Demonstration of successive contrast

Successive Contrast

Stare at the two top circles for 30 seconds, then look at the two identical yellow circles below. Do they look different? Why?

For more information on this phenomenon see The Eye and Successive Contrast.

student work 3 colors look like 2

Simultaneous Contrast

The same phenomenon - when it happens concurrently is called Simultaneous Contrast. Colors are affected (perceptually changed) by colors around them. Since we rarely experience any color in isolation, Simultaneous Contrast is always a factor in our perception of color.

In this example the two squares in the center are factually the same. As seen in the proof below, the color agent is identical. But the color effect is changed by context. Each background color has the effect of subtracting its own hue from the square in its center. The result is that we perceive a more yellow-orange on the left side and a more red-orange on the right side.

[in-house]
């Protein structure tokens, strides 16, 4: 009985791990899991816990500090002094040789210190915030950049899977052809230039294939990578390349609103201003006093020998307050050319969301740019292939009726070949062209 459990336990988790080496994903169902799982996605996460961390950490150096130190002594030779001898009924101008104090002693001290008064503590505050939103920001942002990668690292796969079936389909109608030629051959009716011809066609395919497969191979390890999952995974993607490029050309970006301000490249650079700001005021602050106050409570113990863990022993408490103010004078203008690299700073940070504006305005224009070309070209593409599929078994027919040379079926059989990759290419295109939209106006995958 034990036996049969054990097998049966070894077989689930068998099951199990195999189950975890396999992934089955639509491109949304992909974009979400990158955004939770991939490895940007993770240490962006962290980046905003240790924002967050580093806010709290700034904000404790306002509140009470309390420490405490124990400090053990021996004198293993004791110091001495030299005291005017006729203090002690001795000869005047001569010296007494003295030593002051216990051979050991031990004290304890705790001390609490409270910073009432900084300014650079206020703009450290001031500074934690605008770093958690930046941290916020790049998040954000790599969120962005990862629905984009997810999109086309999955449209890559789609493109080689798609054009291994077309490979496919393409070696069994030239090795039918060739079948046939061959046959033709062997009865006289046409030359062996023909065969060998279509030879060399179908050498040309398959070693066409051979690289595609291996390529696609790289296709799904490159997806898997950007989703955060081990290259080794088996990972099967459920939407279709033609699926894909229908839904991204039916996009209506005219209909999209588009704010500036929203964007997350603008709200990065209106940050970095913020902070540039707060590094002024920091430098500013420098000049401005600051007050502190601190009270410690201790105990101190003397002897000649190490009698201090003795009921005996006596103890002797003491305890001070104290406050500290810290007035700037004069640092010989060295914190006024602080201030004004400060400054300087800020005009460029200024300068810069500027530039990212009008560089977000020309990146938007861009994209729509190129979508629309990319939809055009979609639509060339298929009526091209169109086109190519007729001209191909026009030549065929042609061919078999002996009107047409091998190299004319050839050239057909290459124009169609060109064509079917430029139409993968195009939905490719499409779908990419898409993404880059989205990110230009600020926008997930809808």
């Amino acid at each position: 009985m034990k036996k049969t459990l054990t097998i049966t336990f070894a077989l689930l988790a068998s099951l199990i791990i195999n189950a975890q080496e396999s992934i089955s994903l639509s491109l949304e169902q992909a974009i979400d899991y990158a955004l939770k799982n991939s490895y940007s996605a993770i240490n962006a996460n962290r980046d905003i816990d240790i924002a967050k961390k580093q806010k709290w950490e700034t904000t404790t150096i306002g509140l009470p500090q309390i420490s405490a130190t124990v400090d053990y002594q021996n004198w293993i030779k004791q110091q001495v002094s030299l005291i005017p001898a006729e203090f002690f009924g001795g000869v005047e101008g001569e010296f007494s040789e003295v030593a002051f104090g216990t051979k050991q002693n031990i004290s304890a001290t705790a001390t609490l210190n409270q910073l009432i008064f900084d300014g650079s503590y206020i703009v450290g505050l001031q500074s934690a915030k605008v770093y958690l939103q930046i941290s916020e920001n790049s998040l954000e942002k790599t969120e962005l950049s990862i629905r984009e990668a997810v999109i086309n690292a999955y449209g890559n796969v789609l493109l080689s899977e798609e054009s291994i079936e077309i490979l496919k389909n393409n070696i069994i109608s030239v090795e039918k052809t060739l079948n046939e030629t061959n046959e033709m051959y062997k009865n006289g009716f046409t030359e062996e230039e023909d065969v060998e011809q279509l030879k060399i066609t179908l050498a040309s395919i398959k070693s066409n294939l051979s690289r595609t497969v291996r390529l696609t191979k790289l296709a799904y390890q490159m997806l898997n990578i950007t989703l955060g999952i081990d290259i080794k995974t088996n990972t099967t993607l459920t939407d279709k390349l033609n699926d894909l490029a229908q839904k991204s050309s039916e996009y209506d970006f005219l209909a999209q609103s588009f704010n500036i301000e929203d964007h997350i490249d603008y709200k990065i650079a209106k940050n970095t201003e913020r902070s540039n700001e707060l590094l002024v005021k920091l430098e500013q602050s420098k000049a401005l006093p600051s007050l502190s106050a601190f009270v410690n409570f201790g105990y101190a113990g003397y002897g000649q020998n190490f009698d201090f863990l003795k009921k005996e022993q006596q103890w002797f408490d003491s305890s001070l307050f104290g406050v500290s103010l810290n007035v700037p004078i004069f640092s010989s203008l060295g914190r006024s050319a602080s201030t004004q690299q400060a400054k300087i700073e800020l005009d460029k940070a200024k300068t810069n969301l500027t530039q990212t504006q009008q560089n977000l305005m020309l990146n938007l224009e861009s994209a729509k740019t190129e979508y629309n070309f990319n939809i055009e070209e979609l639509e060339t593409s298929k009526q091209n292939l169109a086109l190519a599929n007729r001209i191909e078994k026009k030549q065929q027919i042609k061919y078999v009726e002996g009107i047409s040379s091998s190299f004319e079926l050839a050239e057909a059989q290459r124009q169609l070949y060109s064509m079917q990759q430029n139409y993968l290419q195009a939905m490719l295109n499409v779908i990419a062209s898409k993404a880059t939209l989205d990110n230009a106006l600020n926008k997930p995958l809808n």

To try it out yourself see Same Same or Different.

For more information see Color Interaction: Simultaneous Contrast.